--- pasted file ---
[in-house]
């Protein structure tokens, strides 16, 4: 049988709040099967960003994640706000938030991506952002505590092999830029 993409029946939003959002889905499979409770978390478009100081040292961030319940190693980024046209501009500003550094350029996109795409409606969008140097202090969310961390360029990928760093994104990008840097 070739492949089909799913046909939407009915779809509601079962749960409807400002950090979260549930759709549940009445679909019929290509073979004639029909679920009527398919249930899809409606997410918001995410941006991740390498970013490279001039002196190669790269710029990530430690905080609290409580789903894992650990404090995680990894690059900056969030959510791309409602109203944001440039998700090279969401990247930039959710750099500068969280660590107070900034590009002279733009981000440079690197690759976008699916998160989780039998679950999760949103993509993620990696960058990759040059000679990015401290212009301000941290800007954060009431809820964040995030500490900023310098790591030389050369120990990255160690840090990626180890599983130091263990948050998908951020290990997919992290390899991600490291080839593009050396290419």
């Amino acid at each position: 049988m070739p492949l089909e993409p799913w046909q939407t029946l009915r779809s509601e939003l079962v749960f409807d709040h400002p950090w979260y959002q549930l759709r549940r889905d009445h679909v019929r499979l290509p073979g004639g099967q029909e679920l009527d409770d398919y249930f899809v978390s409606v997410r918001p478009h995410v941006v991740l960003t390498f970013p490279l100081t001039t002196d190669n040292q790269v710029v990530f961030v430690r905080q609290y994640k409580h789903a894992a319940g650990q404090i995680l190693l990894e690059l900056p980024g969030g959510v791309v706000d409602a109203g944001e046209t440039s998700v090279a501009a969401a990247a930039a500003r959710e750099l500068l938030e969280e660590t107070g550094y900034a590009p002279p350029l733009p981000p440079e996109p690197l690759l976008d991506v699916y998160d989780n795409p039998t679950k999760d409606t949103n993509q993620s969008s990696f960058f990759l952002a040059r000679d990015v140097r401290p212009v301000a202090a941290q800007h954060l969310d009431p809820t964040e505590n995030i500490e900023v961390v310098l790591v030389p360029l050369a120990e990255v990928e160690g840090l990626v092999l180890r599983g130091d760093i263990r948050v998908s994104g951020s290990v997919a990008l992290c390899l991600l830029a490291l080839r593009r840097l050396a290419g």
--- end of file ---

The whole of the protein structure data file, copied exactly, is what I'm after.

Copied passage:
[in-house]
């Protein structure tokens, strides 16, 4: 049988709040099967960003994640706000938030991506952002505590092999830029 993409029946939003959002889905499979409770978390478009100081040292961030319940190693980024046209501009500003550094350029996109795409409606969008140097202090969310961390360029990928760093994104990008840097 070739492949089909799913046909939407009915779809509601079962749960409807400002950090979260549930759709549940009445679909019929290509073979004639029909679920009527398919249930899809409606997410918001995410941006991740390498970013490279001039002196190669790269710029990530430690905080609290409580789903894992650990404090995680990894690059900056969030959510791309409602109203944001440039998700090279969401990247930039959710750099500068969280660590107070900034590009002279733009981000440079690197690759976008699916998160989780039998679950999760949103993509993620990696960058990759040059000679990015401290212009301000941290800007954060009431809820964040995030500490900023310098790591030389050369120990990255160690840090990626180890599983130091263990948050998908951020290990997919992290390899991600490291080839593009050396290419």
């Amino acid at each position: 049988m070739p492949l089909e993409p799913w046909q939407t029946l009915r779809s509601e939003l079962v749960f409807d709040h400002p950090w979260y959002q549930l759709r549940r889905d009445h679909v019929r499979l290509p073979g004639g099967q029909e679920l009527d409770d398919y249930f899809v978390s409606v997410r918001p478009h995410v941006v991740l960003t390498f970013p490279l100081t001039t002196d190669n040292q790269v710029v990530f961030v430690r905080q609290y994640k409580h789903a894992a319940g650990q404090i995680l190693l990894e690059l900056p980024g969030g959510v791309v706000d409602a109203g944001e046209t440039s998700v090279a501009a969401a990247a930039a500003r959710e750099l500068l938030e969280e660590t107070g550094y900034a590009p002279p350029l733009p981000p440079e996109p690197l690759l976008d991506v699916y998160d989780n795409p039998t679950k999760d409606t949103n993509q993620s969008s990696f960058f990759l952002a040059r000679d990015v140097r401290p212009v301000a202090a941290q800007h954060l969310d009431p809820t964040e505590n995030i500490e900023v961390v310098l790591v030389p360029l050369a120990e990255v990928e160690g840090l990626v092999l180890r599983g130091d760093i263990r948050v998908s994104g951020s290990v997919a990008l992290c390899l991600l830029a490291l080839r593009r840097l050396a290419g």